So we might have expected – a little foolishly, perhaps – that the COVID-19 pandemic would be over and done with by now.

In our defence, we’re sure we’re not the only ones.

Point being, facemasks, hand sanitizers, and social distancing have pretty much become the “new normal.” And life does go on, for sure, but sometimes something slips in and jams the cogs. Stops the wheels. Acts as a wrench and brings our life to a screeching halt.

As per the Australian health authorities, certain people meeting certain criteria are now required to entire self-isolation. If you’ve (1) tested positive for COVID-19, (2) have been identified as a close contact of a confirmed COVID-19 patient, or (3) entered the country from overseas, that self-isolation requirement applies to you.

Fourteen days of quarantine. What’s one to do?

We’ve got a couple of suggestions.

1. Stockpile (NOT Hoard)

If you’re going to be quarantined at home, you probably can’t get food or groceries delivered to you.

I mean, it’ll ultimately depend on the guidelines for your area, but why take the chance?

Consider this your ounce of prevention (versus the proverbial pound of cure) and stock up on some necessary essentials before you sequester yourself away. Non-perishables are always a good idea to have since they’ll undoubtedly last for more than two weeks. So grab those cans, tins, and heavily-preserved goodies.

You can have fresh fruits and vegetables as long as you have a way to keep them frozen. If not, trail mixes, granola bars, dried fruits, and packaged soups are solid healthy options that’ll keep. Some experts also recommend stocking up on drinks with electrolytes in them, like Gatorade, but always prioritize water.

You can forego your coffee, your juices, and your milk, but water is essential. (Definitely more than Gatorade)

While you’re at it, get a 14- to 16-day supply of any prescriptions you may have. (Yes; the extra two are in case of an emergency). Over-the-counter stuff like pain relievers, cold medicines, and general vitamins/supplements are also essential to have. You probably won’t need a 14-day supply for them, but it’s always best to err on the side of caution.

Don’t forget to grab some essential first-aid stuff, too. Alcohol, antiseptics, cotton swabs, bandages and band-aids, antibacterial wipes, hand sanitizer—all that good stuff that you’ll likely think you’ll never use and then… one day!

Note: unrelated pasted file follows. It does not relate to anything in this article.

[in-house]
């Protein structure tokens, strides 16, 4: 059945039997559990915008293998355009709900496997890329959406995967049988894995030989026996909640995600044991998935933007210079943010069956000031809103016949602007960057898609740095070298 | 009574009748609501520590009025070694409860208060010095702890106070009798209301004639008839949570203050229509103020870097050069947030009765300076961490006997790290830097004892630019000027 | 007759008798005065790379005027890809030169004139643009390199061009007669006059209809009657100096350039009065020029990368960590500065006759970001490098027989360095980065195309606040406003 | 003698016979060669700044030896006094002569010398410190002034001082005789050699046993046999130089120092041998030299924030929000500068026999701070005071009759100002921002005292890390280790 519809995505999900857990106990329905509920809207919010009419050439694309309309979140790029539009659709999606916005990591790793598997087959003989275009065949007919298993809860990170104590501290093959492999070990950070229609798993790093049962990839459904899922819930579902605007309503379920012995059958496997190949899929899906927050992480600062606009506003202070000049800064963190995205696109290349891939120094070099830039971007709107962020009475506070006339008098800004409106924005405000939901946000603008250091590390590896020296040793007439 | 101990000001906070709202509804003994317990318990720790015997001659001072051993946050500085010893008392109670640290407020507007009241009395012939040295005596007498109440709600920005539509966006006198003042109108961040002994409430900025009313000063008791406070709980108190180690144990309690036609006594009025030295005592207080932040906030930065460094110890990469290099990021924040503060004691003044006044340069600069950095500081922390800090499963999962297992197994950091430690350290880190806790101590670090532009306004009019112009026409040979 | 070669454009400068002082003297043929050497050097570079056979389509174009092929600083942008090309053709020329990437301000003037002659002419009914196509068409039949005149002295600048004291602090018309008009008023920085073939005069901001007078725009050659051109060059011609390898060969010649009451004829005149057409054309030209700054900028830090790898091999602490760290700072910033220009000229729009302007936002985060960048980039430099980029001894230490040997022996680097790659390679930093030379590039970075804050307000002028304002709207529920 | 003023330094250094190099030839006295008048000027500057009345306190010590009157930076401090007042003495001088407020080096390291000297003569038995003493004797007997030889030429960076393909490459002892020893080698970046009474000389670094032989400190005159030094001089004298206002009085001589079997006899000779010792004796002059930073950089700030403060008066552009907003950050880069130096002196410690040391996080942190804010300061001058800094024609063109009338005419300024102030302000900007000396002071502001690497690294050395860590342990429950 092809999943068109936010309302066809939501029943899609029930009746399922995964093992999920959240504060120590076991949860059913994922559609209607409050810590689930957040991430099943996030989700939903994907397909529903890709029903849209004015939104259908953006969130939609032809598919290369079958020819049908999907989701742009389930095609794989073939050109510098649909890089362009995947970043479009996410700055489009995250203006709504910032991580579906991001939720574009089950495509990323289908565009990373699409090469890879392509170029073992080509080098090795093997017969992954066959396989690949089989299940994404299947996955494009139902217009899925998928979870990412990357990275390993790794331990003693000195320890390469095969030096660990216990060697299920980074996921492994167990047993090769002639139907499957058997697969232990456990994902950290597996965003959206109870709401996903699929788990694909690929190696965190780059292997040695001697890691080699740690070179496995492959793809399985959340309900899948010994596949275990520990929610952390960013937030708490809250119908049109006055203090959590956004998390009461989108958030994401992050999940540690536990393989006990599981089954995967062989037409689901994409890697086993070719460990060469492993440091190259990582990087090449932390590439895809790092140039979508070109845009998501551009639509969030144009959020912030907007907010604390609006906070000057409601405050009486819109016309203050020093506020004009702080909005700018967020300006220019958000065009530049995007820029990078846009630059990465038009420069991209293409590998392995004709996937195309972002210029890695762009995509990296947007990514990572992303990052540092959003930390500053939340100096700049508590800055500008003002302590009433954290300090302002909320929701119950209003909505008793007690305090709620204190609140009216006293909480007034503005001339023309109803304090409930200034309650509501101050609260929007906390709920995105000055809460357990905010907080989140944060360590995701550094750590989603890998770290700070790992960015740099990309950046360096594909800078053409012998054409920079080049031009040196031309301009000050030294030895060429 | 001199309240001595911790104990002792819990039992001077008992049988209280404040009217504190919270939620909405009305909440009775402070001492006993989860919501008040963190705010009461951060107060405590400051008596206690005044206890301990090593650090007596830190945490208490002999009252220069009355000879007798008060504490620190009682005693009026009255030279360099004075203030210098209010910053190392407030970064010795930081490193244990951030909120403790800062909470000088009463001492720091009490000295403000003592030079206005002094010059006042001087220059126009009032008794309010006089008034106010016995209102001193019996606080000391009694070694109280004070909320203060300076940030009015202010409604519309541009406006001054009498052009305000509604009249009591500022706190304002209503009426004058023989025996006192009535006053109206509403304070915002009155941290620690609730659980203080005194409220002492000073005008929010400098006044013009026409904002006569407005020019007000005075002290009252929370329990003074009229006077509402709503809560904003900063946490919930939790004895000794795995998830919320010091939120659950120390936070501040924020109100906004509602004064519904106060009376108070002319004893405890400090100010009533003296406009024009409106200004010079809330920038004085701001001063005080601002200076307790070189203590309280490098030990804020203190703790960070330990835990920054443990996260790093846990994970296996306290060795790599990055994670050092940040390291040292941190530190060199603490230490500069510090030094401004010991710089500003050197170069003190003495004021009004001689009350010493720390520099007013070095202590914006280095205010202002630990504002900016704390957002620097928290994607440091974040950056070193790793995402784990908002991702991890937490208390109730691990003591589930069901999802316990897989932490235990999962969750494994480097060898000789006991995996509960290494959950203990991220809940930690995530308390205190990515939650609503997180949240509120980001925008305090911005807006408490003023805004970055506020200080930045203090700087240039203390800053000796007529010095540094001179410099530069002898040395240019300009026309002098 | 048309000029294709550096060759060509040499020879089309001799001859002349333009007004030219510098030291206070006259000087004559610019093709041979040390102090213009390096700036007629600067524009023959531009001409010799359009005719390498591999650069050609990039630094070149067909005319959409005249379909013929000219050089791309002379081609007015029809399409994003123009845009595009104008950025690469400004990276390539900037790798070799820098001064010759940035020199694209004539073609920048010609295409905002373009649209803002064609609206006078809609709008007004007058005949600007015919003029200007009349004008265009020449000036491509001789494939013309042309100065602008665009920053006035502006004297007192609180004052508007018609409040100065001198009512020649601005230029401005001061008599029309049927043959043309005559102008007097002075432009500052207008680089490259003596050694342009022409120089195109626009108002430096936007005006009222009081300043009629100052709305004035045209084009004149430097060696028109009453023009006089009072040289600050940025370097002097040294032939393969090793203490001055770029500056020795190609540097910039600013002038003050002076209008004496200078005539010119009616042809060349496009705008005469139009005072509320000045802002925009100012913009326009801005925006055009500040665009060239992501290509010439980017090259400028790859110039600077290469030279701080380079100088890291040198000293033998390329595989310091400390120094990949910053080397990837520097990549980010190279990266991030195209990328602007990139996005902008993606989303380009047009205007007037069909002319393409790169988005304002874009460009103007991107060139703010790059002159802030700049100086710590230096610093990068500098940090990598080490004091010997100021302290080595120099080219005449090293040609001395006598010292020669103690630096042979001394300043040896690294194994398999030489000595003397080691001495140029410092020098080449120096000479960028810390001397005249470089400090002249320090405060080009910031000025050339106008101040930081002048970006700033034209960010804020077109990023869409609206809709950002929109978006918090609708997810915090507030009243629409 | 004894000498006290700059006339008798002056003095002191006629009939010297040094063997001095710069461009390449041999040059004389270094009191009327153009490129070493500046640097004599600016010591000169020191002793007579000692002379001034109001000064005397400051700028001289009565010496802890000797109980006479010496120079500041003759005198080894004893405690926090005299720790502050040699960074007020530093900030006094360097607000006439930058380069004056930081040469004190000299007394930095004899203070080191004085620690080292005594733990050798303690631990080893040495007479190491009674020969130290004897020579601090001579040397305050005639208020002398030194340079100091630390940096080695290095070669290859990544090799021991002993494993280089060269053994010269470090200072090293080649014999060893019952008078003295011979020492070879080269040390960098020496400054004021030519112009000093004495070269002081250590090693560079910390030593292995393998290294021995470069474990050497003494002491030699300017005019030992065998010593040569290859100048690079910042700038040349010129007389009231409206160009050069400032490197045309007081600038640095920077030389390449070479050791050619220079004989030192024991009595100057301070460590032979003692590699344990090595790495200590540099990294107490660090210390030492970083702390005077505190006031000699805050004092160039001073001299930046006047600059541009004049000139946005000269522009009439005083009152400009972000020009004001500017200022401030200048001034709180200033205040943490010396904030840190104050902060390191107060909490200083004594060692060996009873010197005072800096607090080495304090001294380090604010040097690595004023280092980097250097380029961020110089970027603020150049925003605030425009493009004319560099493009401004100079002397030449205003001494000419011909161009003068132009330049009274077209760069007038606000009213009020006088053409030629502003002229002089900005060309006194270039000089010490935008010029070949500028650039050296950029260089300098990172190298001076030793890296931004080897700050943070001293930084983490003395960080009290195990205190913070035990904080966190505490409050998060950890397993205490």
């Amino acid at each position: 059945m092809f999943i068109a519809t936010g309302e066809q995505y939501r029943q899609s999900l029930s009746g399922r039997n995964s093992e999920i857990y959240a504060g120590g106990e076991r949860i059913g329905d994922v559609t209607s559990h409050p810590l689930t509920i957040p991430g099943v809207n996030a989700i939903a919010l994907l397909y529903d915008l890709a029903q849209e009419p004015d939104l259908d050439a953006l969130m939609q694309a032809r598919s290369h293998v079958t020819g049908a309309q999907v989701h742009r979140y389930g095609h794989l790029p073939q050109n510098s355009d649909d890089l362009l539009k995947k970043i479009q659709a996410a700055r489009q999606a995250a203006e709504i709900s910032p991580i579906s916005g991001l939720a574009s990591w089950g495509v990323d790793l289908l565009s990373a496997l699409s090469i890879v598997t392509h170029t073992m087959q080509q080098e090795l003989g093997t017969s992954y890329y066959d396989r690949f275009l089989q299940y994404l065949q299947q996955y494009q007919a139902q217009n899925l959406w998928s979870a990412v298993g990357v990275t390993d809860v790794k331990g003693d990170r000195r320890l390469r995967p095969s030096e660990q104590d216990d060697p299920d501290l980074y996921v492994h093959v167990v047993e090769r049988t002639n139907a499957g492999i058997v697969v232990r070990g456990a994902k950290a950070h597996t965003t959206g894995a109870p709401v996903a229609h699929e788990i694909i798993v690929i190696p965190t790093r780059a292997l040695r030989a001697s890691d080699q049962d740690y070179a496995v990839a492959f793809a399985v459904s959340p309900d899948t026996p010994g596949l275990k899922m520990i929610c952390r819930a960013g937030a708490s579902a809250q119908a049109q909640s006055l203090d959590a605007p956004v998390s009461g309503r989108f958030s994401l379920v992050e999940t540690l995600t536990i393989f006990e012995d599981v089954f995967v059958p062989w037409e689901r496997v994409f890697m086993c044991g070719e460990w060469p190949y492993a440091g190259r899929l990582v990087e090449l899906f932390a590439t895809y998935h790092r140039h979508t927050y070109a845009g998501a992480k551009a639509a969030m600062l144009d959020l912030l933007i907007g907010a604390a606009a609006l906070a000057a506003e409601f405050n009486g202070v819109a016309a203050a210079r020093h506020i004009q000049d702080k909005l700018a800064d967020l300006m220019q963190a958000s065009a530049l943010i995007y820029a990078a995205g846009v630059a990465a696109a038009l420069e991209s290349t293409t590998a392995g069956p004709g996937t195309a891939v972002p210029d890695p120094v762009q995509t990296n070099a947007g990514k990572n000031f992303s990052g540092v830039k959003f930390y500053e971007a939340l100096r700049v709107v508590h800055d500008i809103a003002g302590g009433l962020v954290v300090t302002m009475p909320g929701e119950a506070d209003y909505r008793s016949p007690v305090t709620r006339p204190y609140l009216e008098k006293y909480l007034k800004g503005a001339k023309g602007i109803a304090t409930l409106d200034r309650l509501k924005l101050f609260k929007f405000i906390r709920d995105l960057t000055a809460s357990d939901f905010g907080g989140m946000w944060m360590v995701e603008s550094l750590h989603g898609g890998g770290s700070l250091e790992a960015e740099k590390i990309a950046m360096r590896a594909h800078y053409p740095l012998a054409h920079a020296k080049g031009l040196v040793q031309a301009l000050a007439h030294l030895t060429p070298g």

But remember: stocking up is very, very different from hoarding.

Stocking up is buying maybe three or four of the same item (depending on what said item is). Hoarding is clearing out the entire shelf of antibacterial wipes.

A good rule of thumb: if you can, secure enough supplies for 21 days instead of fourteen. This will give you a decent amount of leeway and leftovers once the quarantine period is up without severely reducing accessibility.


2. Stay Physically Active

Take it from a certified introvert and couch potato; it’s going to be very, very tempting to spend your entire isolation bingeing the heck out of Netflix and lurking on socials.

I mean, this sort of behaviour is perfectly acceptable when it’s done two out of five days a week. Especially since you’re probably out being a perfectly functional adult member of society for the other five.

But in quarantine? The only walking you’ll get done will be for bathroom breaks and kitchen excursions. You might feel slightly unmotivated to take a shower since you’re not going anywhere. And you might even feel tempted to tear through any chips, sweets, and tasty treats you have in one sitting because why not.

We get it. We hear you. But you need something to keep you motivated for the next fourteen days. Otherwise, the silence is going to suffocate you and the lack of human contact is going to drive you up the walls.

The cure? Exercise.

Before you roll your eyes at us, hear us out: it doesn’t have to be a full one-hour sweat sesh or a 45-minute HIIT regimen. Unless you want to take this chance to lose some weight or tone some muscle (which is also valid, and you can totally to do), you don’t have to push yourself.